- Dina Cohen
What's in YOUR Lunch?
by Dina Cohen, MS RDN CEDRD
Whether your child will be eating lunch that’s provided by school or he’ll be bringing his own lunch from home, you’ll be sending him off to school knowing that you’ve arranged for a way for him to fill his tummy midday. We’re generally pretty good at ensuring that kids don’t go hungry. Here’s the big question…can you say the same for yourself? Do you know what you’ll be having for lunch? Do you plow through your day without a thought as to how you’re going to re-fuel in middle? Will it be a granola bar you found at the bottom of your purse, ice coffee from the bagel store, or perhaps nothing at all? So many women put in all their effort to taking care of their families but find that the well dries up when comes to their own needs. I hear clients tell me about the time they spend making beautiful lunches for their children and husbands but find that they have no energy left to do the same for themselves. What comes next? They criticize themselves for their “horrible eating.”
How do we get around this? How can we take as good care of ourselves as we do of our children?
Before we dig into the solution, I’d like to clear up something that’s become a source of confusion. It’s that now-popular concept known as “intuitive eating”. It’s a sparkly term that’s been enthusiastically adopted in some circles, but it also leads to a lot of raised eyebrows. In case you haven’t heard about intuitive eating yet, the short version is that it is a non-diet approach to health and wellness that focuses on making food choices from internal cues (hunger and fullness) versus external rules. Many people have become huge fans of this approach but there are plenty of skeptics as well. If you tell someone you’ve decided to eat intuitively, you might hear the following responses: “You mean you’re just eating whatever you want all day?” “Won’t you gain a ton of weight?” “How can that be healthy?” When someone is TRULY eating intuitively, she will likely eat well and maintain the weight that is healthiest for her, but there are some problems with how intuitive eating is being practiced. The first concern is that many people think they’re “doing intuitive eating” when they’re actually not. Practicing intuitive eating as it was intended to be practiced requires a lot of education and a lot of hard work. It’s a far cry from just “eating whatever you want.” The other issue is that with our busy lifestyles, true intuitive eating can be quite challenging to achieve.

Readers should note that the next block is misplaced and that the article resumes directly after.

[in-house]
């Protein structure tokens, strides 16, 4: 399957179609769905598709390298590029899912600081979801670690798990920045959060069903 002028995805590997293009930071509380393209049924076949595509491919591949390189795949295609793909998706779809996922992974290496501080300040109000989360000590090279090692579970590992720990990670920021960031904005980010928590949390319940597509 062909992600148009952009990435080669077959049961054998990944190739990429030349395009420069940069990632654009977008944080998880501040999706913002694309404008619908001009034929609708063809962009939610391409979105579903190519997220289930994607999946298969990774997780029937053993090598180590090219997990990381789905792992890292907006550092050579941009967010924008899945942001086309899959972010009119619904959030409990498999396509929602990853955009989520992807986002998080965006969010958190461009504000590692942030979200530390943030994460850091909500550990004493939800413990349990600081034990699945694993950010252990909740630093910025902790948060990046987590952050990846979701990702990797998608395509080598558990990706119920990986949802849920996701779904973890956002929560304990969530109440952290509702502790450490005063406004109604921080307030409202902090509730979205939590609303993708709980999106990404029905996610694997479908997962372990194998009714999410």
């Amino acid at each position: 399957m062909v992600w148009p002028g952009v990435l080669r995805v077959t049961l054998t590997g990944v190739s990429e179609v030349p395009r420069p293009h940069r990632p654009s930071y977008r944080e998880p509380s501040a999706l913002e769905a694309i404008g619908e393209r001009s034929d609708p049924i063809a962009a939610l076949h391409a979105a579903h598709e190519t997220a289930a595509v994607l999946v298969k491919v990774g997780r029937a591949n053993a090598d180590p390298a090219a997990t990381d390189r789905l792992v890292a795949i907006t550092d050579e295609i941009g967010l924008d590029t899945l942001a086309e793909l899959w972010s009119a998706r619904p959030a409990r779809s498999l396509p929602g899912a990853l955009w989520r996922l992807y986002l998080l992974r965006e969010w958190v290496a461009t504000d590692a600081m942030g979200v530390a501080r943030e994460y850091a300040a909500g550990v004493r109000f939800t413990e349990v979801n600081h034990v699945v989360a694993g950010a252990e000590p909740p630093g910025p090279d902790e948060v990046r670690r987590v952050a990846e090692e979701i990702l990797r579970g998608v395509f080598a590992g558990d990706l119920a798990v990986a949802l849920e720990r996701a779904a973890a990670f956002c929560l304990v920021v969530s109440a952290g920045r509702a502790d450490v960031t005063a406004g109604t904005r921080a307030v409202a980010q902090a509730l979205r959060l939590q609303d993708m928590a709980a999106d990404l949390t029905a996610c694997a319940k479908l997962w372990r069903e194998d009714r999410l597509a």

As a dietitian who works with individuals with all kinds of eating challenges, I love the idea of intuitive eating, but I find that I actually prefer another model, one called the Satter Eating Competence Model (ecSatter). This model was developed by dietitian and social worker Ellyn Satter, and it’s the grown-up version of her Division of Responsibility model for feeding kids. I like of this model because it embraces the principles of intuitive eating yet provides more structure. People generally do better with structure. That doesn’t mean we need a lot of rigidity or strict eating plans to eat well, but it does mean that from a practical perspective, we are more successful at achieving nutritional balance when we implement some planning and routine into our meals. This is not a contradiction to intuitive eating, but it does place more emphasis on setting yourself up for success. Ellyn Satter puts it really well:
Structure is the supportive framework for taking care of yourself with food.
Research demonstrates that people with higher eating competence scores do better nutritionally, have healthier body weights, better lab results, and are healthier emotionally and socially. The four elements of eating competence are context, attitude, food acceptance, and internal regulation. Simply put, this means: